MEMPHIS - U.S. medical scientists have identified the gene that's responsible for retinal development.
St. Jude Children's Research Hospital investigators said their genetic discovery helps answer a long-standing question about the eyes of vertebrates, and might translate into a deeper understanding of how genes coordinate the complex process of eye formation and how a rare pediatric eye cancer progresses.
Working with mice, the researchers found a gene called N-myc coordinates the growth of the retina and other eye structures. Until their study, the researchers said nearly nothing was known about the molecular mechanisms responsible for properly sizing the retina.
"This represents the first example of a role for a Myc gene in retinal development," Michael Dyer, the study's first author, said. "On the basis of our data, we propose that N-myc plays a central role in coordinating retinal proliferation with eye growth during development."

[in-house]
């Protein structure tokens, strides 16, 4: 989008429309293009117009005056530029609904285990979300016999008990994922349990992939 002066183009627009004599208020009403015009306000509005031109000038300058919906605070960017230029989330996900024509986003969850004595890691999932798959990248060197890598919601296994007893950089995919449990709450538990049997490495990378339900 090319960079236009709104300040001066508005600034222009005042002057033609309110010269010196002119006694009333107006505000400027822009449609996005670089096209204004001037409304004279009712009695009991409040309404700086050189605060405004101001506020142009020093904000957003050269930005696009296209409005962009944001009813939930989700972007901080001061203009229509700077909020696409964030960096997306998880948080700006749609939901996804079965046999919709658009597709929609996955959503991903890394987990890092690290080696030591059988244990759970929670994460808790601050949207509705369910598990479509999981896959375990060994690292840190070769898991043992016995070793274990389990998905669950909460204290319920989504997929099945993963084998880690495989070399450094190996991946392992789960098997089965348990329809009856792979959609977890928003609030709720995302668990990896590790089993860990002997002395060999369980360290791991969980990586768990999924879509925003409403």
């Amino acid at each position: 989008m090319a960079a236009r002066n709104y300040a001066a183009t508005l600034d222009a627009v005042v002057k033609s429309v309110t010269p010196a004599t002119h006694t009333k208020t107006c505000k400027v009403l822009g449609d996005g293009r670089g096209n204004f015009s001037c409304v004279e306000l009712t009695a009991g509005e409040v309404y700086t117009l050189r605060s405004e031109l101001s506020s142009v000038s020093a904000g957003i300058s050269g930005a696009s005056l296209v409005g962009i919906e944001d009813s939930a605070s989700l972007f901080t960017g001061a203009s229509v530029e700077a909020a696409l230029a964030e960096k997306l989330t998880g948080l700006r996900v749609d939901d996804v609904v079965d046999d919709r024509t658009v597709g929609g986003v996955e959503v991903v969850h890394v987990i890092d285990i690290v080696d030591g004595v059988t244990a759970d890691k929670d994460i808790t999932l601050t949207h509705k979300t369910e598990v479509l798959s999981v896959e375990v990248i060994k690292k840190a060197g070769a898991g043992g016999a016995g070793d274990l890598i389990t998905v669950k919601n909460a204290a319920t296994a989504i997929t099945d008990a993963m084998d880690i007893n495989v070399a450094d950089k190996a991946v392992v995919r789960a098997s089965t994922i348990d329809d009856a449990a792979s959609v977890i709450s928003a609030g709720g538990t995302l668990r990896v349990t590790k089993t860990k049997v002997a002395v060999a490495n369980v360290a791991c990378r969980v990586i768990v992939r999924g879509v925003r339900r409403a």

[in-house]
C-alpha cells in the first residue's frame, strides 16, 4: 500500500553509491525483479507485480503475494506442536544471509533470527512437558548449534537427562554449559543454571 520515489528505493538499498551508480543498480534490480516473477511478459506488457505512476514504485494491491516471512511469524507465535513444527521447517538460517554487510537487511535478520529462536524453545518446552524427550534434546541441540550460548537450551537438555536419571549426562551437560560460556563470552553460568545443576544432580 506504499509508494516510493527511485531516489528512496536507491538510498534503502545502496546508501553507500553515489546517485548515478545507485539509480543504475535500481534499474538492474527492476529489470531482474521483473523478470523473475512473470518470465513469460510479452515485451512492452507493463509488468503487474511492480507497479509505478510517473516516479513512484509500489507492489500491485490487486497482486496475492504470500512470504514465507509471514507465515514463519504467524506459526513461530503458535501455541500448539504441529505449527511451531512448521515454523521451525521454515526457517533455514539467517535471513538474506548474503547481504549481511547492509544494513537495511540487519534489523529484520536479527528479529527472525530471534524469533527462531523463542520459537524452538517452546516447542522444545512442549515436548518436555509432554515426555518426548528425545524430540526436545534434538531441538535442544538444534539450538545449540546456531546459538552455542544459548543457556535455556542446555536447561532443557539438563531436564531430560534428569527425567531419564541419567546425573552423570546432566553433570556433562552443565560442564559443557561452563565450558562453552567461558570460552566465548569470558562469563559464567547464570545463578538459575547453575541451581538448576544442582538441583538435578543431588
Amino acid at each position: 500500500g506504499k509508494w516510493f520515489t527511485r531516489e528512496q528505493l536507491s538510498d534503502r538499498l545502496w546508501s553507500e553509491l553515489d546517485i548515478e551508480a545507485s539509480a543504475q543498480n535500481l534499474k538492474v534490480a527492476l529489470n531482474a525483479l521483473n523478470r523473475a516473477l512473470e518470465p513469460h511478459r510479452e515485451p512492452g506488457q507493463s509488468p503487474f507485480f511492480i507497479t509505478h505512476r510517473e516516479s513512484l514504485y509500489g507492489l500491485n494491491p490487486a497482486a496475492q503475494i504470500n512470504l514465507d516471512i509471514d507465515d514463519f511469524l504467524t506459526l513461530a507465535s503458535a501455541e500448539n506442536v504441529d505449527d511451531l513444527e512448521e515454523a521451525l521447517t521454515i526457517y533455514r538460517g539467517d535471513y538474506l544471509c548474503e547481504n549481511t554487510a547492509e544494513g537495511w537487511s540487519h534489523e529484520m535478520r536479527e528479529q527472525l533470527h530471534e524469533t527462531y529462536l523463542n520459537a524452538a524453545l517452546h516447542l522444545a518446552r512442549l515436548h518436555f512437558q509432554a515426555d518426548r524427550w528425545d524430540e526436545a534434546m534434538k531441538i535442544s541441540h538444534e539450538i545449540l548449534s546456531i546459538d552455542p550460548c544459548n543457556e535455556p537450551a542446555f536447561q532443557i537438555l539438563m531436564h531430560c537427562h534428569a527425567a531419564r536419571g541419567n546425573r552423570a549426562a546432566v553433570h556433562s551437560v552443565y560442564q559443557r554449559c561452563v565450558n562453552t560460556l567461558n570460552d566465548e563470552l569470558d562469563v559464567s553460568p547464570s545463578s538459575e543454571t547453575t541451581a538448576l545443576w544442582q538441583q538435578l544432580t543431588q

The scientists said Myc genes are also proto-oncogenes -- genes in which a mutation enables them to transform normal cells into cancerous ones. Malfunctioning N-myc genes are often associated with pediatric neural cancers, including neuroblastoma, medulloblastoma and retinoblastoma.
The research is detailed in the journal Genes & Development.
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